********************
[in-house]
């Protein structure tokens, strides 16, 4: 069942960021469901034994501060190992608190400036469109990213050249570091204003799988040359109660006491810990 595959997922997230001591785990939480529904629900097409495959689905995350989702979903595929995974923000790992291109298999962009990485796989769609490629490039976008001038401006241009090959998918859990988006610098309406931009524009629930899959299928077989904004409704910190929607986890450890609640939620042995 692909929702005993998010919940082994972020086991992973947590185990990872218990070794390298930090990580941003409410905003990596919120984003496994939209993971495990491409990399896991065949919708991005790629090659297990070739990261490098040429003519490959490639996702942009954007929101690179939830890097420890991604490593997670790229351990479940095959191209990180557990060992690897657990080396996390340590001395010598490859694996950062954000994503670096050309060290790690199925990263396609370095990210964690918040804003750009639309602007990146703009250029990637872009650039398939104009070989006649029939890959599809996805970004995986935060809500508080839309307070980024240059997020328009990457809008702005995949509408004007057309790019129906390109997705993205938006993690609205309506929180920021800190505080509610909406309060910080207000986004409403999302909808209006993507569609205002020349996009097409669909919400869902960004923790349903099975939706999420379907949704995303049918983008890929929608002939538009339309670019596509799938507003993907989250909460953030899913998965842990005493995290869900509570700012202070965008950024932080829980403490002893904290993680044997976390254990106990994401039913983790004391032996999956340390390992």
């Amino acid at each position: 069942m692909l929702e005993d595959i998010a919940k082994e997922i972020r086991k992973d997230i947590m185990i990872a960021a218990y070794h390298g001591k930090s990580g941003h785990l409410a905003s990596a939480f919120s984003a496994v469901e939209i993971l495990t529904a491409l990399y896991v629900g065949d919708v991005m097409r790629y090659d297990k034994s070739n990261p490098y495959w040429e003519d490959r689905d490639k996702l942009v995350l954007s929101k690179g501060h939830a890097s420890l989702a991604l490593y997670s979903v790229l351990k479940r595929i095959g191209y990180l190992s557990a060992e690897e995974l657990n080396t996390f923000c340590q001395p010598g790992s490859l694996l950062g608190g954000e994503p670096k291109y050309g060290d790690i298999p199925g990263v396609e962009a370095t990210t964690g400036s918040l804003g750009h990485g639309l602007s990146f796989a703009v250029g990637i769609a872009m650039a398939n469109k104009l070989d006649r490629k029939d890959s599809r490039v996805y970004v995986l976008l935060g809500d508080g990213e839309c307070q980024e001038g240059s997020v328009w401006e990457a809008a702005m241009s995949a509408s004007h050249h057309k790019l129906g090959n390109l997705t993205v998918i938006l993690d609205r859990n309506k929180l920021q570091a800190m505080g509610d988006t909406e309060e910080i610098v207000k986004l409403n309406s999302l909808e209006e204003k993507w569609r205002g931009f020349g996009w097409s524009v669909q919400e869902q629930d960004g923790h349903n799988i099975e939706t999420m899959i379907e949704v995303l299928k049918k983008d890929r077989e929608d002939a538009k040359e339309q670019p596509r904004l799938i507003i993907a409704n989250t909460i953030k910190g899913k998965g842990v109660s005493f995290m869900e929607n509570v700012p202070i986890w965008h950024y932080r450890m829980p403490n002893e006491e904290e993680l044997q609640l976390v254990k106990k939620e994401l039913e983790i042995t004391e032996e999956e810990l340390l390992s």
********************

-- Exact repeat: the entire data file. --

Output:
[in-house]
């Protein structure tokens, strides 16, 4: 069942960021469901034994501060190992608190400036469109990213050249570091204003799988040359109660006491810990 595959997922997230001591785990939480529904629900097409495959689905995350989702979903595929995974923000790992291109298999962009990485796989769609490629490039976008001038401006241009090959998918859990988006610098309406931009524009629930899959299928077989904004409704910190929607986890450890609640939620042995 692909929702005993998010919940082994972020086991992973947590185990990872218990070794390298930090990580941003409410905003990596919120984003496994939209993971495990491409990399896991065949919708991005790629090659297990070739990261490098040429003519490959490639996702942009954007929101690179939830890097420890991604490593997670790229351990479940095959191209990180557990060992690897657990080396996390340590001395010598490859694996950062954000994503670096050309060290790690199925990263396609370095990210964690918040804003750009639309602007990146703009250029990637872009650039398939104009070989006649029939890959599809996805970004995986935060809500508080839309307070980024240059997020328009990457809008702005995949509408004007057309790019129906390109997705993205938006993690609205309506929180920021800190505080509610909406309060910080207000986004409403999302909808209006993507569609205002020349996009097409669909919400869902960004923790349903099975939706999420379907949704995303049918983008890929929608002939538009339309670019596509799938507003993907989250909460953030899913998965842990005493995290869900509570700012202070965008950024932080829980403490002893904290993680044997976390254990106990994401039913983790004391032996999956340390390992």
């Amino acid at each position: 069942m692909l929702e005993d595959i998010a919940k082994e997922i972020r086991k992973d997230i947590m185990i990872a960021a218990y070794h390298g001591k930090s990580g941003h785990l409410a905003s990596a939480f919120s984003a496994v469901e939209i993971l495990t529904a491409l990399y896991v629900g065949d919708v991005m097409r790629y090659d297990k034994s070739n990261p490098y495959w040429e003519d490959r689905d490639k996702l942009v995350l954007s929101k690179g501060h939830a890097s420890l989702a991604l490593y997670s979903v790229l351990k479940r595929i095959g191209y990180l190992s557990a060992e690897e995974l657990n080396t996390f923000c340590q001395p010598g790992s490859l694996l950062g608190g954000e994503p670096k291109y050309g060290d790690i298999p199925g990263v396609e962009a370095t990210t964690g400036s918040l804003g750009h990485g639309l602007s990146f796989a703009v250029g990637i769609a872009m650039a398939n469109k104009l070989d006649r490629k029939d890959s599809r490039v996805y970004v995986l976008l935060g809500d508080g990213e839309c307070q980024e001038g240059s997020v328009w401006e990457a809008a702005m241009s995949a509408s004007h050249h057309k790019l129906g090959n390109l997705t993205v998918i938006l993690d609205r859990n309506k929180l920021q570091a800190m505080g509610d988006t909406e309060e910080i610098v207000k986004l409403n309406s999302l909808e209006e204003k993507w569609r205002g931009f020349g996009w097409s524009v669909q919400e869902q629930d960004g923790h349903n799988i099975e939706t999420m899959i379907e949704v995303l299928k049918k983008d890929r077989e929608d002939a538009k040359e339309q670019p596509r904004l799938i507003i993907a409704n989250t909460i953030k910190g899913k998965g842990v109660s005493f995290m869900e929607n509570v700012p202070i986890w965008h950024y932080r450890m829980p403490n002893e006491e904290e993680l044997q609640l976390v254990k106990k939620e994401l039913e983790i042995t004391e032996e999956e810990l340390l390992s």